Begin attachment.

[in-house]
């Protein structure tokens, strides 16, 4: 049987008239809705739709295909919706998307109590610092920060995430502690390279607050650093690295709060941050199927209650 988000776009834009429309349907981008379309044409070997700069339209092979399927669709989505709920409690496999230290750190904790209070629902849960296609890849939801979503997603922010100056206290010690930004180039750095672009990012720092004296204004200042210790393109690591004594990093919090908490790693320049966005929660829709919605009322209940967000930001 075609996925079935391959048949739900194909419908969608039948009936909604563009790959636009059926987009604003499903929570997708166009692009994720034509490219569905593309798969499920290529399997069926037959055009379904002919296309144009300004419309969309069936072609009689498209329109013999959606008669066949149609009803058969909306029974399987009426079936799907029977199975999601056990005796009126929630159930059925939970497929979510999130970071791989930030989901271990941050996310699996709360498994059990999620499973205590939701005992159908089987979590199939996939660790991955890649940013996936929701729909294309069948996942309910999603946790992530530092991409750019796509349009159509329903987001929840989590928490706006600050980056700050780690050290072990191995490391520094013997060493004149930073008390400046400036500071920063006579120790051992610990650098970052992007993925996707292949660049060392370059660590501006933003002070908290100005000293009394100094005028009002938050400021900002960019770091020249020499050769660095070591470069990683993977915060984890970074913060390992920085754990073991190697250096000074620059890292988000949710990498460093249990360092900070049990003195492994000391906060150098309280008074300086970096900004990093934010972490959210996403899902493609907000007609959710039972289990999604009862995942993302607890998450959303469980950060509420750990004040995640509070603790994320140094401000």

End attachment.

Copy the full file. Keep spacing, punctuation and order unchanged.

[in-house]
């Protein structure tokens, strides 16, 4: 049987008239809705739709295909919706998307109590610092920060995430502690390279607050650093690295709060941050199927209650 988000776009834009429309349907981008379309044409070997700069339209092979399927669709989505709920409690496999230290750190904790209070629902849960296609890849939801979503997603922010100056206290010690930004180039750095672009990012720092004296204004200042210790393109690591004594990093919090908490790693320049966005929660829709919605009322209940967000930001 075609996925079935391959048949739900194909419908969608039948009936909604563009790959636009059926987009604003499903929570997708166009692009994720034509490219569905593309798969499920290529399997069926037959055009379904002919296309144009300004419309969309069936072609009689498209329109013999959606008669066949149609009803058969909306029974399987009426079936799907029977199975999601056990005796009126929630159930059925939970497929979510999130970071791989930030989901271990941050996310699996709360498994059990999620499973205590939701005992159908089987979590199939996939660790991955890649940013996936929701729909294309069948996942309910999603946790992530530092991409750019796509349009159509329903987001929840989590928490706006600050980056700050780690050290072990191995490391520094013997060493004149930073008390400046400036500071920063006579120790051992610990650098970052992007993925996707292949660049060392370059660590501006933003002070908290100005000293009394100094005028009002938050400021900002960019770091020249020499050769660095070591470069990683993977915060984890970074913060390992920085754990073991190697250096000074620059890292988000949710990498460093249990360092900070049990003195492994000391906060150098309280008074300086970096900004990093934010972490959210996403899902493609907000007609959710039972289990999604009862995942993302607890998450959303469980950060509420750990004040995640509070603790994320140094401000």